And yet you have no alternative solution to the runaway cost of health care in the US. Bipartisan collaboration would be beneficial to improving Obama's ACA so as to make it more palatable for the naysayer conservatives. But, it seems as though conservatives would rather continue paying more for inferior and biased healthcare system currently in place.

Enlightenment 5 years, 1 month ago

Moderate, I'm sorry for your ignorance and that you expect immediate savings and are not willing to allow the ACA to present it's benefit over time. It seems as though you're content continuing to pay a ridiculous amount of money to health care each year and hope that you will always have employer based health care insurance and that the insurance companies don't find a reason to drop you or find a loop hole to avoid payment. Currently, health care costs are increasing nearly twice that of GDP. The ACA will help reduce the insane health care cost increases, but it's going to take a bipartisan effort to truly bring down costs.

Flap Doodle 5 years, 1 month ago

In breaking news, HR 676 is still dead like fried chicken.

George Lippencott 5 years, 1 month ago


Sorry numbers seem to hurt you so much. I agree that we need to reduce annual cost increases in health care to close to normal inflation. Dictating cost reduction is not the way to do that. Almost every time we have tried that approach we end up with a shortage of whatever we constrain (like corn right now). It will be medical services in the future if we are not careful.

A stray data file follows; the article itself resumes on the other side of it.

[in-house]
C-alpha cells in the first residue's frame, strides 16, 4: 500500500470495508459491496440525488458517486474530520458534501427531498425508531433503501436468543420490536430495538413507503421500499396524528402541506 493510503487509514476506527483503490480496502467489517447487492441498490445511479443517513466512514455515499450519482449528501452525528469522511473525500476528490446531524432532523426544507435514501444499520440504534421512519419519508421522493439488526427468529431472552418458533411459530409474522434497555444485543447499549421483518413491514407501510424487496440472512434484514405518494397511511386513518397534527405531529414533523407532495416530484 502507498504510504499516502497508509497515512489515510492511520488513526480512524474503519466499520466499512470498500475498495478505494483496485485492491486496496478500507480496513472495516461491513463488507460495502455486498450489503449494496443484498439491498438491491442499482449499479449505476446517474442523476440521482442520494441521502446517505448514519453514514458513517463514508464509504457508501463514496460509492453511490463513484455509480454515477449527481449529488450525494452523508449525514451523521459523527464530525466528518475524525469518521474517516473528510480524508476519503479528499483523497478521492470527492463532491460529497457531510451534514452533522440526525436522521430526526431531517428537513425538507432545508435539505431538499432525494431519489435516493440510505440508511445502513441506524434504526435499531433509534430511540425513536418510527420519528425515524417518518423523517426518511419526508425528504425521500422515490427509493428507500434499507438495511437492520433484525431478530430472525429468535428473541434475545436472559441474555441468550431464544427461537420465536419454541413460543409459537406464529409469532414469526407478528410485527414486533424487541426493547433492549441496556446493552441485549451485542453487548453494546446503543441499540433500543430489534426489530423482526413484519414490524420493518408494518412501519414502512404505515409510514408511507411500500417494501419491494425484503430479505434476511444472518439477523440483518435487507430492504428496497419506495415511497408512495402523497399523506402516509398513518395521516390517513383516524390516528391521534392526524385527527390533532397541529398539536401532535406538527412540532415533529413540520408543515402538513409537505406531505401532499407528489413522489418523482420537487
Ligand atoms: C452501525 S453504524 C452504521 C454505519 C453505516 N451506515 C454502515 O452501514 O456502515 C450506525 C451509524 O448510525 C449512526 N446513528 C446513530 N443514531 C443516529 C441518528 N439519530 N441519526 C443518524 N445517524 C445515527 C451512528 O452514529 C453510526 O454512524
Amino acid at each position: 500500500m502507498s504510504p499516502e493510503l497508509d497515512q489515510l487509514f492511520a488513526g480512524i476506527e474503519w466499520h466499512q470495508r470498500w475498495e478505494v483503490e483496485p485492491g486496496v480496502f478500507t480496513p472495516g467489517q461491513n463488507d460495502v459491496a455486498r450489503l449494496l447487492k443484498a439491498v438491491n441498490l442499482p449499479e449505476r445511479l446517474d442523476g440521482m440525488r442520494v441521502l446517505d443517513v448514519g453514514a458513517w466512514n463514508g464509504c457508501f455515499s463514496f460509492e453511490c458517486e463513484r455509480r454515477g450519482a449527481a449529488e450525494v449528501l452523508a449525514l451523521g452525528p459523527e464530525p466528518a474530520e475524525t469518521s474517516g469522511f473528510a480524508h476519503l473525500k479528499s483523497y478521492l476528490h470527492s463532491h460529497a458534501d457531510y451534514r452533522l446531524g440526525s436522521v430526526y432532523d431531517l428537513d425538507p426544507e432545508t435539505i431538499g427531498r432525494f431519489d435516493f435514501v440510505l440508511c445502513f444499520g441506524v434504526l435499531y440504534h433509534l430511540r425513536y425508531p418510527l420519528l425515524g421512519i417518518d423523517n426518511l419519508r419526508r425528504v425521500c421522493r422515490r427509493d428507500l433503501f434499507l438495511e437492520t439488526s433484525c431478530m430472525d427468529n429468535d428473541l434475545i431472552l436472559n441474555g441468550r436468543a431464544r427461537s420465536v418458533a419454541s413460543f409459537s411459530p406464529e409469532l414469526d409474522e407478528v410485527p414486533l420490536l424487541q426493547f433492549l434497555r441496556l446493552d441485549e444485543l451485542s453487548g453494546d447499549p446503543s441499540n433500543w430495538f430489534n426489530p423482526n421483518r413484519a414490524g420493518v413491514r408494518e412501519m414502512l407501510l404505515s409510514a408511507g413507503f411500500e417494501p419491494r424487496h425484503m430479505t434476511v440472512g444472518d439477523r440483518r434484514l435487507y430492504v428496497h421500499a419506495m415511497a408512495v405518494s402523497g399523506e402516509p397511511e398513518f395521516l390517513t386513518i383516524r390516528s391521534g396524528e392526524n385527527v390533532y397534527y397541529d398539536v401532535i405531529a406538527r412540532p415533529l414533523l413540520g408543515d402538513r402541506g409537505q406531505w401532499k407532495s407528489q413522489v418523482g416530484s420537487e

There are all sorts of proposals to reduce medical costs some of which are in the AFCA. I SUPPORT MOST OF THOSE as I said in the opening of my post. Automatic records, best practices and the like are good starts. Tort reform would sure help. Both sides of the aisle have good ideas. Loyalty to constituents should not limit our ability to compromise.

That said, I totally reject your inference we need all of the AFCA in order to control costs. The entitlement for example does little of that and what it might do is overwhelmed by the costs to all of us. You are simply arguing that a massive income transfer program reduces cost. It certainly will for some at the expense of most of the rest of us.

If you are a loser it is not surprising that you oppose the program. Why not a win-win?

Enlightenment 5 years, 1 month ago

Moderate, numbers really don't hurt me, but the facts appear to negatively impact your justification for discrediting the ACA. I too do not believe the ACA is perfect but it is a big jump in the right direction. Also, health care is so complex and intertwined that in order for it to be successful, one can not pick and choose elements of the act that we like.

Automatic records, best practices, and tort reform are good ways to reduce costs, but they make up such a small portion of the overall cost. Lawsuits, account for less than 1% of the overall health care cost.

I agree with your comment, "loyalty to constituents should not limit our ability to compromise." Unfortunately, the parties have created an environment that polarizes the nation, such as the health care debate.

BTW, your "loser" comment is quite telling of your maturity and your ability to comprehensively understand what the ACA is capable of providing. If necessary, I for one am willing to pay a few extra hundred dollars to allow more people insurance coverage that includes no deductible services and no fear of coverage refusal.